A core idea of Taoism is the concept of Sancai, or the trinity of the universe. The number three reflects the generating power, the imbalance of forces needed to move forward.
In the Tao Te Ching we see:
The Tao gives birth to One.
One gives birth to Two.
Two gives birth to Three.
Three gives birth to all things.
So from the Tao (the underlying All) comes the Wuji (Oneness) from which comes the Taiji (the balance of Yin and Yang) which produces the Three, which becomes the Ten Thousand Things (the entire Universe in all its multiplicity)
We see this trinity in daily life, in the way we separate upper, middle and lower, or the past, present and future. In Qigong techniques, you find Posture, Breath and Visualization as the three main tools of Qi development.
Within the body we find the Lower, Middle and Upper Dantian, with the Upper and Lower Dantian (in the head and belly) issuing energies which are transformed within the third Dantian (near the Heart).
The body itself can be seen as a unified trinity, that of the Jing Body, the Qi Body, and the Shen Body. Some traditions define upwards of nine types of bodies, ending with the greatest and more diffuse of our bodies being the Universe itself. But these bodies are not accessible to most people. They require skills that only very experienced meditators have in order to simply be aware of them, let alone have any influence over them.
So the Three Bodies remain the main way to describe ourselves.
The Jing Body is often described as the essence of the body. I find that less than helpful, since the next questions is then: what do you mean by essence? A more useful description would be the Chemical Body, or even the Wet Body. The Jing Body is the sum of the various gooey things within that transmit chemical energy (blood, bile, hormones, …) and kinetic energy (muscles, tendons).
The Qi Body is what it sounds like: the network of Qi channels and meridians that feed the body. Qi is not accepted within Western medical science, but it can be thought of as the sum of the electric impulses that course through our nervous system. It has sometimes being called the Electric Body. I find that definition rather narrow since Qi is more closely related to our vital energy than just nerve impulses, but even if you do not believe or understand the nature of Qi, the idea of the Electrical Body can be useful.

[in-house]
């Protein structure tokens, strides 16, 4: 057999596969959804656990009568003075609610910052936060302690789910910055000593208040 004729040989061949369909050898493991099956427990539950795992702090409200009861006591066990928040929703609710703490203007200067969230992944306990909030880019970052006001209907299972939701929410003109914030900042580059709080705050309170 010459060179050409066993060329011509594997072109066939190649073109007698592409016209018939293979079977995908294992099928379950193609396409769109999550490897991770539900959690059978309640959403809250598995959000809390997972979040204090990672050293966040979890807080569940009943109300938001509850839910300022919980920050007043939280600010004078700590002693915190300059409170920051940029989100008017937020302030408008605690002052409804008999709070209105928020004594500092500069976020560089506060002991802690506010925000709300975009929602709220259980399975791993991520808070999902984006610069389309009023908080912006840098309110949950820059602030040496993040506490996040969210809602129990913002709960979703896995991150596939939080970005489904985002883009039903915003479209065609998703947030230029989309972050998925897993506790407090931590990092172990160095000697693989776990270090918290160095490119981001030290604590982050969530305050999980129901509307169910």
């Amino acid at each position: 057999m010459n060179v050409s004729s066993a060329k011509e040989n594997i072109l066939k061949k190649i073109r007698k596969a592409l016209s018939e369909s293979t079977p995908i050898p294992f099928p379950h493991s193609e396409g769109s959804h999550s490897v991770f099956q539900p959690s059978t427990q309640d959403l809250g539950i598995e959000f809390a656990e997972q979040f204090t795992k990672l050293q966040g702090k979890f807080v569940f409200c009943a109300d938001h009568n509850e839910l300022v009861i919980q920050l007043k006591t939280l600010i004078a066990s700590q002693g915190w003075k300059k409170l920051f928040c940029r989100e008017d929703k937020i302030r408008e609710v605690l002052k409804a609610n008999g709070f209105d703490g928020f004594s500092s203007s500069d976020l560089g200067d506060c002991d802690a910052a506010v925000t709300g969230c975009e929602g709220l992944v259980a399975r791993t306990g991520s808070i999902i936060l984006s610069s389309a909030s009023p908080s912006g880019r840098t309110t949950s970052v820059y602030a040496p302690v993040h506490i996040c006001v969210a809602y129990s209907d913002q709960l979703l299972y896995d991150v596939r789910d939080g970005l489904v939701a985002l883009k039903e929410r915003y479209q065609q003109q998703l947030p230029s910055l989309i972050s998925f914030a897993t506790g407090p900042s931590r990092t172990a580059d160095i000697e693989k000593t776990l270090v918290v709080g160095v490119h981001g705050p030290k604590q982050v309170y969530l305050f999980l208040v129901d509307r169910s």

The third body, or Shen Body, is the most diffuse. It is our spirit body, the aspect of ourselves which may survive death (if we have nourished it enough through meditation). There resides our emotions, our “soul”. These are hard concepts to define since every culture has a different definition of what a soul is.
As you can see there is a progression, from the material to the immaterial, from the solid to the ethereal. In Taoism, the Qi Body is the bridge between the Shen Body and the Jing Body, the connector between the physical body and the spirit body. There is no disconnect between body and spirit in Eastern philosophy. In the West, the body has often been described as a cage for the soul, something vile, negative, which is dragging down the soul. Within Taoism, the spirit needs the body. It would not exist without it. One is not superior to the other, they are complimentary.
The very history of Eastern martial arts illustrates this. The internal martial arts (which include Taijiquan and Shaolin Gungfu) were developed from exercises used by meditating monks who found their bodies to be wasting away from too much inactivity. The monks needed their bodies in order to continue their spiritual practice.
In Taoism, the Qi is transformed into Shen within the body. With no body, the Shen is ethereal, fragile, and disperses at the moment of death. So the Three Bodies are interrelated, interdependent of each other. Imbalance in one affects the others. The goal is integration and balance of all three.
As we do the Form or the Basic Exercises, we can bring our focus to these different bodies. I find it helpful to ask myself what body is being worked on most by each exercise. Many Basic exercises work on both the Jing and Qi bodies at once. But it is possible to emphasize one or the other body by making minute changes in the exercises.
I find that the Jing Body needs to be worked on first in order to access the Qi Body effectively. So the warm ups have a natural progression, from Jing to Qi. Similarly, the Forms (13 Postures, etc..) can be done with a focus on the Jing (applications, foot position, etc..) or the Qi (breath, Qi flow). Yes, in the best of al possible world all would be integrated, but we are only human, and many details are missed if you try to do too many things at once.
Develop the Jing Body, work on the Qi Body, then integrate. Then you will be ready to join the Jing, Qi and Shen.